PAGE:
The budget proposal recognizes a detail often lost in dialogues about data capabilities in government: the federal workforce. Government workers need constant training and re-skilling to support emerging needs in data science, analytics, even privacy protections as technologies and methods evolve. To support the training and reskilling efforts, the budget includes a request for new funding to support diversity and highly-skilled workers for AI, data analysis, and other emerging needs.
There is always room for critique of the budget, and not all agencies provide clarity about the role of chief data officers, the value of evaluation, or even signal the prioritization of Evidence Act implementation. There are also challenges for the top-line messaging from the administration, including overall funding levels and removal of long-standing data, statistical, and performance chapters summarizing activities in the Analytical Perspectives Volume.
Importantly, the Trump budget proposal is a starting point for 2021 appropriations and Congress will still make numerous changes before final funding levels are established. Even for those that may disagree with the top-line spending levels or macro-policy choices, when it comes to the data and evidence priorities, there is much to applaud and support as the proposal is considered by Congress in coming months.
One year ago today, the Foundations for Evidence-Based Policymaking Act (Evidence Act) became law. Building on the recommendations of the U.S. Commission on Evidence-Based Policymaking, the Evidence Act, and complementary guidance from the White House Office of Management and Budget on federal data policy, work is well underway to create a growing appetite for research evidence within the federal government’s Executive Branch agencies. These efforts also aim to reduce some of the hurdles to the use of government data across agencies, between government agencies, and with the external research community, where much of the relevant evidence is generated.
I am Dean of a school populated by faculty who conduct policy research using such government data and teach students who will graduate and staff many federal agencies. How should our role, as external researchers and educators, be affected by implementation of the Evidence Act? One way that we can help with implementation is to focus on… implementation.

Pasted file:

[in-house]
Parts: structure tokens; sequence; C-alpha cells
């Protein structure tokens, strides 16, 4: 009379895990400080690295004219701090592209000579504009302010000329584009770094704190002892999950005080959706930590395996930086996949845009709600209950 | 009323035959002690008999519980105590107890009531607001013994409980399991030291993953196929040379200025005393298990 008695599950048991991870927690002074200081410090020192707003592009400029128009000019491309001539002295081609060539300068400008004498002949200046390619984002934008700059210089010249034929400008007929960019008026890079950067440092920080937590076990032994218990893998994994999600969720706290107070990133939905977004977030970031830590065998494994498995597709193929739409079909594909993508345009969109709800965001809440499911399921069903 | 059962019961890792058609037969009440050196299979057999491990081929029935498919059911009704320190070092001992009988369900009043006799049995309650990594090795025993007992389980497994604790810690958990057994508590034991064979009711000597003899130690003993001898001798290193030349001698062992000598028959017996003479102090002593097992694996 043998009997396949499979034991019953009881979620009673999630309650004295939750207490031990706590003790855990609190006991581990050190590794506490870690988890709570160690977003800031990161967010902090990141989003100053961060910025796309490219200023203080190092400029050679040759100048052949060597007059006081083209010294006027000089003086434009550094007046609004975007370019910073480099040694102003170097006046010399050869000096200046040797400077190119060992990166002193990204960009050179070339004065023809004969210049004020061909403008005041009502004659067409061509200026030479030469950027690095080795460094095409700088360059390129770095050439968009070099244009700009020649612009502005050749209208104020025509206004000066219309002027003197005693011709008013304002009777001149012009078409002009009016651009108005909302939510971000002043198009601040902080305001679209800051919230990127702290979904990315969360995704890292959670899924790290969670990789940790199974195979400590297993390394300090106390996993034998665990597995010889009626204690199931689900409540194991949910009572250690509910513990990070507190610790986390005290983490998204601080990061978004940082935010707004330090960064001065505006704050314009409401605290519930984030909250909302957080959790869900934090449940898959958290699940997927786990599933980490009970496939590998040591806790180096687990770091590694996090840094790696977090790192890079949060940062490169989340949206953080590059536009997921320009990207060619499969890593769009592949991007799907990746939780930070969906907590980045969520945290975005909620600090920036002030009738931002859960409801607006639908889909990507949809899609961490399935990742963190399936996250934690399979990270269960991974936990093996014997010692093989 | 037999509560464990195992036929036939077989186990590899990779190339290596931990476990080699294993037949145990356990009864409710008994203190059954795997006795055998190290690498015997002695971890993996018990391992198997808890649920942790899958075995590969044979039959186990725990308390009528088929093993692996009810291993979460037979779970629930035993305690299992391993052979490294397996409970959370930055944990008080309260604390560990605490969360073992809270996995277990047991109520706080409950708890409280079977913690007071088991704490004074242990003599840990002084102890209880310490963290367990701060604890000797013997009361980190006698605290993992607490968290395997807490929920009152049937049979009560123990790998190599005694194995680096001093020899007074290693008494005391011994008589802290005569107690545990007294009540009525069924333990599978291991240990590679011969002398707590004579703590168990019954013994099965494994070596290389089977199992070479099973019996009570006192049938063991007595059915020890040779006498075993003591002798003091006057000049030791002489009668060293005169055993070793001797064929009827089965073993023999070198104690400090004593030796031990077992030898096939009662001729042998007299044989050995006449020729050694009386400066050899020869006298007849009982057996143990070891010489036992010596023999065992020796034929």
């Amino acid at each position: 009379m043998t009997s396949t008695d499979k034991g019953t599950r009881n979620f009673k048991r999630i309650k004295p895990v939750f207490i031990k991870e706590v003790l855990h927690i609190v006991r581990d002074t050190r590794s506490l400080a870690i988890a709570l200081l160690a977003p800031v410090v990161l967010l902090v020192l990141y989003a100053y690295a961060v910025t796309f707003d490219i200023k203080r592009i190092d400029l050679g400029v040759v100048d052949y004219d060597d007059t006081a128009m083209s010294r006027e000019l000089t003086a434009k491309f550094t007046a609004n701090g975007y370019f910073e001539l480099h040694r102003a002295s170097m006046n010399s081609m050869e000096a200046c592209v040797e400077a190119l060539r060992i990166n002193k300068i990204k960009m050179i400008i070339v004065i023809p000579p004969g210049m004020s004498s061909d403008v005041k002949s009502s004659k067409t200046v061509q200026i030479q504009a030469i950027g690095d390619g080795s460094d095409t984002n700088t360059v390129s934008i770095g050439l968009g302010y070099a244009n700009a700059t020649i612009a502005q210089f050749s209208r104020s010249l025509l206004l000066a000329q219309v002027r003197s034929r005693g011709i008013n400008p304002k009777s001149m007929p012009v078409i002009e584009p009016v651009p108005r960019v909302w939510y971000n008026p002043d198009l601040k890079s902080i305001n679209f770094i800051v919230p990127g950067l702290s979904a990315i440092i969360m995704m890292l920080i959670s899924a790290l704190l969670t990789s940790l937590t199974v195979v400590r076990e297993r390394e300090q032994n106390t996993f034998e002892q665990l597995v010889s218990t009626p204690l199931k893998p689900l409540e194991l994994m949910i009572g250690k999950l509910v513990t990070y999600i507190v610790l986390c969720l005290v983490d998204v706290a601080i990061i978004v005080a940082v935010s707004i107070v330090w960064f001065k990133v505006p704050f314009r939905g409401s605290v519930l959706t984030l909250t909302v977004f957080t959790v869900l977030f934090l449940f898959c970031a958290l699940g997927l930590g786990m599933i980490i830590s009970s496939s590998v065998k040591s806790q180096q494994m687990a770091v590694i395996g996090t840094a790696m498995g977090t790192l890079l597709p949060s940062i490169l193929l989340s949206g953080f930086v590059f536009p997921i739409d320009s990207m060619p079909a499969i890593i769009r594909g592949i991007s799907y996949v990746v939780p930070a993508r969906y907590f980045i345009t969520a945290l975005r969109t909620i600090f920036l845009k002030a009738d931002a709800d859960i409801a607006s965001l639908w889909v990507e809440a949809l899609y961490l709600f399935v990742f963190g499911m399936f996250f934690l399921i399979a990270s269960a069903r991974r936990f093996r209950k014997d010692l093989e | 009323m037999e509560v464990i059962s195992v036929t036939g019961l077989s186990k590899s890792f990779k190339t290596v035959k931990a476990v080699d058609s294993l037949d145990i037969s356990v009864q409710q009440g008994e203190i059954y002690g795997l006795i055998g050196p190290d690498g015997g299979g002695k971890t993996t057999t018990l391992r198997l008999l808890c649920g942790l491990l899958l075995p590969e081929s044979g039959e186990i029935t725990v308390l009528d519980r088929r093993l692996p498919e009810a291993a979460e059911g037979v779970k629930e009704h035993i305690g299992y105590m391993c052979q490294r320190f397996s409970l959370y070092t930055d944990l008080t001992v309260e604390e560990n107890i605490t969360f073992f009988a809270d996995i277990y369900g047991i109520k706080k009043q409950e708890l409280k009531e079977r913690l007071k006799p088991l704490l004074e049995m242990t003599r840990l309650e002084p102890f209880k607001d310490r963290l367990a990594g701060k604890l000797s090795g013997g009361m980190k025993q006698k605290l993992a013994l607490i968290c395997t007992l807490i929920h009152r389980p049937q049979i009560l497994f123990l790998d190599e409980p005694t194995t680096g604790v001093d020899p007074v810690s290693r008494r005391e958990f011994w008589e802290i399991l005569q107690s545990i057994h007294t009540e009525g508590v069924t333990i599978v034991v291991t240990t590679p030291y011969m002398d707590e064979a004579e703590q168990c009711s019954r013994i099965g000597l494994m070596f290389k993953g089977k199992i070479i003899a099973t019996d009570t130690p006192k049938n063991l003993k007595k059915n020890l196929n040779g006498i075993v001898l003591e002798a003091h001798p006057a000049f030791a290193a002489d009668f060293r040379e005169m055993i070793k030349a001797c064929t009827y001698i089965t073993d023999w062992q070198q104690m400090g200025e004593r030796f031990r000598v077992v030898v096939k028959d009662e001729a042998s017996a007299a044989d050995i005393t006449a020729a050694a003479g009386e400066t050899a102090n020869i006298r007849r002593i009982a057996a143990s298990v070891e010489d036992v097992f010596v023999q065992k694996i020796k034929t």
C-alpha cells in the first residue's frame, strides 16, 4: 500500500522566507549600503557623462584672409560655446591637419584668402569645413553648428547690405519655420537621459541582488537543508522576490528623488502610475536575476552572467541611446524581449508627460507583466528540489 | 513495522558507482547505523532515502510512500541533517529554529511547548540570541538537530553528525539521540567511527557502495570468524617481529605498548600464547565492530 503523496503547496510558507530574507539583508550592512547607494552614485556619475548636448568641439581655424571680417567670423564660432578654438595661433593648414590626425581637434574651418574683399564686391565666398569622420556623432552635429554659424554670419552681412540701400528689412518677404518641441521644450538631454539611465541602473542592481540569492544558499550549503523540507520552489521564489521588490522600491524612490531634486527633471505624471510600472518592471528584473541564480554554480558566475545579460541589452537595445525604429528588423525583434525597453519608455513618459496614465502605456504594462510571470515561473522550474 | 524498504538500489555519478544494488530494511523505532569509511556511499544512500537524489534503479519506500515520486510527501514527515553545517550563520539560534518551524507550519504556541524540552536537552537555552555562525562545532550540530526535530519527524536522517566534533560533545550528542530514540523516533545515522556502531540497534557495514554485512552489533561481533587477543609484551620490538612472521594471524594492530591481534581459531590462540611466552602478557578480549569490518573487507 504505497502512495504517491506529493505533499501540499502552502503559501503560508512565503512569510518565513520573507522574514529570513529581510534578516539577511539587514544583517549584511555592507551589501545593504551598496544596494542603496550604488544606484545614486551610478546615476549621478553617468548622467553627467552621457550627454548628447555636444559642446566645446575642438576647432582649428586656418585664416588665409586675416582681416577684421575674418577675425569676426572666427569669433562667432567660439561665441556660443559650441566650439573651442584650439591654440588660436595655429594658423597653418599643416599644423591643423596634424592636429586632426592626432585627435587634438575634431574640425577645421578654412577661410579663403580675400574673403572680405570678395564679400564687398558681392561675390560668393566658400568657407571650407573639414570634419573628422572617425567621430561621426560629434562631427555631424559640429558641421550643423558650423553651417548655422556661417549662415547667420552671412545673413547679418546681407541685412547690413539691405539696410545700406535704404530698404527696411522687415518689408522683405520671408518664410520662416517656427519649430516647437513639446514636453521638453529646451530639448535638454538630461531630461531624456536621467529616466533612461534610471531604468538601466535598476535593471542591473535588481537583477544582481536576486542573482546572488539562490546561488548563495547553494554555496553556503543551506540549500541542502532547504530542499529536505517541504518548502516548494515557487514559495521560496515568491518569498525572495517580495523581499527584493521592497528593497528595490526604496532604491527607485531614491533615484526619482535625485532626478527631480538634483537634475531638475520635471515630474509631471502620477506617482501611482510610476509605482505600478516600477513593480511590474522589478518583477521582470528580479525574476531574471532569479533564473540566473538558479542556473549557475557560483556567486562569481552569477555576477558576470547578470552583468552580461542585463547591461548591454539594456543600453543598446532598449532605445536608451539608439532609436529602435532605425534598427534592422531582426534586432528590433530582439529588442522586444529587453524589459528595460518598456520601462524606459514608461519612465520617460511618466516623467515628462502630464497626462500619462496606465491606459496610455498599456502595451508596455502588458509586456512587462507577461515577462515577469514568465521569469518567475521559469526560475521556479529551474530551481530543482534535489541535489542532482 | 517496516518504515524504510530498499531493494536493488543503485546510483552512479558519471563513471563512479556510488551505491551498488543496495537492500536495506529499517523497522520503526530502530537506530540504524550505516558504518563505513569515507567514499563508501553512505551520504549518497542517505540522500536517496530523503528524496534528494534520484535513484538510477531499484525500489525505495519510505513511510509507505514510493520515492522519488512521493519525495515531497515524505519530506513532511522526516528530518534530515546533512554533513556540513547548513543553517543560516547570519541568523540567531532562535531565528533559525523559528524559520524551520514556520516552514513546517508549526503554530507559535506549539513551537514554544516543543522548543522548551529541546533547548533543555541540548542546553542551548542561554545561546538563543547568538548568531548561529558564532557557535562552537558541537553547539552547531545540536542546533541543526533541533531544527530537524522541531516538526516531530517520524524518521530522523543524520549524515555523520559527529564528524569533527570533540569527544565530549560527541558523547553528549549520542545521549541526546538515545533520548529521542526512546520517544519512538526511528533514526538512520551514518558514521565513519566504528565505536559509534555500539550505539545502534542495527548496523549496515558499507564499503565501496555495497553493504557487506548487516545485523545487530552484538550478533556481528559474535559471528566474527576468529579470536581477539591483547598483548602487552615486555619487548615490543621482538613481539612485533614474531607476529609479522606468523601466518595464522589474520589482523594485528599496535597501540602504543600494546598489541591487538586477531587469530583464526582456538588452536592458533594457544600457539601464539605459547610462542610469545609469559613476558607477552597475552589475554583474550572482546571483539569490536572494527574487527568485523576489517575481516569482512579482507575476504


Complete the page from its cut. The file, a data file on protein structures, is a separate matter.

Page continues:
Executive agencies spend most of their time implementing policies legislated by Congress. This implementation process is wide-ranging – from decisions as visible and charged as changing fuel economy requirements for automobiles to nearly invisibly and apparently innocuous choices like how to arrange the paragraphs in an informational letter to welfare program recipients to promote effective use of benefits. Researchers outside government, however, often have access to information about decision-making and relevant data only at the legislative policy level. Their research, therefore, tends to evaluate the impact of an overall policy decision, rather than the nuances of its implementation.
One promising outgrowth of the Evidence Act is to narrow this mismatch. Agency learning agendas, mandated by the new law, can inform researchers of potentially compelling implementation choices at the agency level. Improved access to administrative data can give researchers the granularity of information needed to assess such decisions. As a corollary benefit, if external researchers focus attention in areas where agencies really need their insight, they can build partnerships with agency staff that enable them to use agency data to better inform analyses at the policy level as well.
The potential for this kind of synergy – simultaneously informing agency micro-implementation decisions and generating broad new knowledge – struck me in reading a recent study in my own area of health policy research. In 2015, some 6.1 million U.S. tax returns were subject to individual mandate penalties because some people on the return had failed to obtain health insurance. The Treasury Department was interested in learning about the best ways to design outreach letters encouraging those in this group to buy coverage in 2017 – a typical agency micro-implementation decision. In this case, though, there wasn’t enough funding available to conduct outreach to all eligible returns. Ithai Lurie and Janet McCubbin of the Treasury Department, together with Jacob Goldin, a Stanford Law Professor, designed an experiment in which they randomly assigned returns to one of several outreach letter formats or to a control group that did not receive an outreach letter at all. Then they used Treasury Department data on 2017 returns to see which of their outreach strategies worked best to encourage health insurance take-up in 2017.